Even though a synopsis is short, it needs to capture the emotions of the characters and their arc throughout the story. Avoid wordiness, but don't make it too dry either. Otherwise, you'll put off potential clients or publishers.
This is easier to do when you delve into the emotions of the main characters. With every plot twist and advancement, pull in the main characters and explain how they reacted or how the incident changed them.
Complex Settings in a Synopsis
If you are writing a short synopsis about a novel with a complex historical or fanciful setting, consider adding a first paragraph that details that.
For example, a synopsis about Harry Potter may start with a paragraph outlining the magical and Muggle worlds and how they impact the story.
Sometimes the setting directly impacts the characters. For example, a story set in the Quaker community in early American history would have characters impacted by the religious and cultural views of the time.
The synopsis could benefit from an explanation of the setting somewhere in the opening paragraph to help the reader understand the motivation of the characters.
Sometimes seeing examples helps a writer understand more about writing a synopsis. The below is a good example of an opening paragraph Harry Potter synopsis.
On his 11th birthday, Harry Potter, a lonely young orphan living with his abusive relatives in London, discovers he is part of a hidden wizardry world. As letters arrive inviting him to attend the magical school Hogwarts, Harry finds himself in disbelief at the sudden change in his life. Though his aunt, uncle and cousins originally refuse to let him go, Harry's growing magical abilities create several disasters that cause them to agree to send the boy to Hogwarts. Once at Hogwarts, Harry learns about his magical parents and the legacy of love and protection they left him.
This is not a full synopsis, because it does not tell all of the plot twists nor the ending of the story, but it establishes emotion, the main character and the basic setting.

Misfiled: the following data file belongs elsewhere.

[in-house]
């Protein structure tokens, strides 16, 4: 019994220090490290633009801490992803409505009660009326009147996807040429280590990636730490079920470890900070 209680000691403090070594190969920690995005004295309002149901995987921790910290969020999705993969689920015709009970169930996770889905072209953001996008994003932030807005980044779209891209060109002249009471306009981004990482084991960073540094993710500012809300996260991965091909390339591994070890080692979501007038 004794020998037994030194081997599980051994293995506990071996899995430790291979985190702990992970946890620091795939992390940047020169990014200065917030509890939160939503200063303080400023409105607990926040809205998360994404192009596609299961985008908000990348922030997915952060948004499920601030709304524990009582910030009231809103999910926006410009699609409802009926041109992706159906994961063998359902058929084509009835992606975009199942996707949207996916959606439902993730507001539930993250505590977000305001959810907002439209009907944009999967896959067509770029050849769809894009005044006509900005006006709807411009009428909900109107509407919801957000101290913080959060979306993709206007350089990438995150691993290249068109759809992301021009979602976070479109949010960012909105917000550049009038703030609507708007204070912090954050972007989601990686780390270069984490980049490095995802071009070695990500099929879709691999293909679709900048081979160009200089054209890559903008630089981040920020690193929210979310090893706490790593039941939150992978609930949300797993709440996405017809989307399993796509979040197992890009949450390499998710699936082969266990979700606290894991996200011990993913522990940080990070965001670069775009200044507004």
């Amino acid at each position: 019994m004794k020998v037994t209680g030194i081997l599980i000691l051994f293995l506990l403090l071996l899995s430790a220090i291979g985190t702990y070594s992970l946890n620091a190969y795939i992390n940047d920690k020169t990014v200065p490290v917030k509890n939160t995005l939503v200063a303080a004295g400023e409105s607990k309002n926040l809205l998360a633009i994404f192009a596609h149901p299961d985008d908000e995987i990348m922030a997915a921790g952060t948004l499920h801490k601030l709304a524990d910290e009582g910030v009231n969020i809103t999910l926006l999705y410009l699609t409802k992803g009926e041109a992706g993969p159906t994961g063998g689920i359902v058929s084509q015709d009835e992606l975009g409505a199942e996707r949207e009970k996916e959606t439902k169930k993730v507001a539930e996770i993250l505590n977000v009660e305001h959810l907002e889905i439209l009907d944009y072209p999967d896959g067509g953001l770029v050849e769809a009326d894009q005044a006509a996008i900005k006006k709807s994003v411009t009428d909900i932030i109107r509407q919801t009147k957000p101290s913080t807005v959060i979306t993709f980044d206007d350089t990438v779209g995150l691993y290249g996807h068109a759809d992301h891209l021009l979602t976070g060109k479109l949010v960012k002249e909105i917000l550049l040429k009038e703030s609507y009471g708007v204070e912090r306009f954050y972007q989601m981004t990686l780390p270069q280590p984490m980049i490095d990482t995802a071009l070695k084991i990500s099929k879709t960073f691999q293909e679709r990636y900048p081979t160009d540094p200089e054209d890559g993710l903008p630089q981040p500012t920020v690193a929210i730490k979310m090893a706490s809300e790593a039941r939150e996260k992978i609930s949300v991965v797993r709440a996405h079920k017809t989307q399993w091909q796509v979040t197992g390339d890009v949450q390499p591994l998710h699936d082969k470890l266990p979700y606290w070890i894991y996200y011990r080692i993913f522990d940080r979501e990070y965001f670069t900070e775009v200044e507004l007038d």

Common Synposis Mistakes
- Adding too many specifics. A synopsis should be thorough, but as simple as possible.
- Explaining themes. The story's underlying meaning and theme are not important additions to the synopsis.
- Exploring too much backstory. Only include a character's backstory if it's vital to understanding their motivations and desires.
- Including dialogue. Dialogue should only be in the draft itself.
- Asking questions. Rhetorical questions have no place in a synopsis.
- Being too dry. The synopsis does need to include emotion to appeal to the literary agent or publisher.
The Final Word on Synopsis Examples
Writing a synopsis is a valuable tool for hopeful writers. Learning how to properly summarize a literary work and present it to a literary agent is the first step in getting published.
A synopsis should contain the main points and plot progression of the book, convey the emotions of the characters and tell the ending, so publishers can decide if they want to look at the manuscript. Ideally, you'll write this type of synopsis on a single page for a query letter. It's a good idea to get this version critiqued by an editor, reader or knowledgeable friend.
Synopsis examples can help you get a feel for the way to write these. Take time to read several before you start trying to write your own book synopsis.
FAQs About Synopsis Examples
How long should a synopsis example be?
The word count for a synopsis will vary, but typically between 500 and 1,000 words for a book is ideal. The total synopsis should be no more than a single page or two.
How are a synopsis and a back-of-the-book blurb different?
The synopsis of a book tells the full story, indulging the ending, to entice a publisher to read the manuscript. On the other hand, a back-of-the-book blurb is marketing copy. It is designed to sell the book, and it will leave the reader wanting to learn more, so it will not tell the final ending.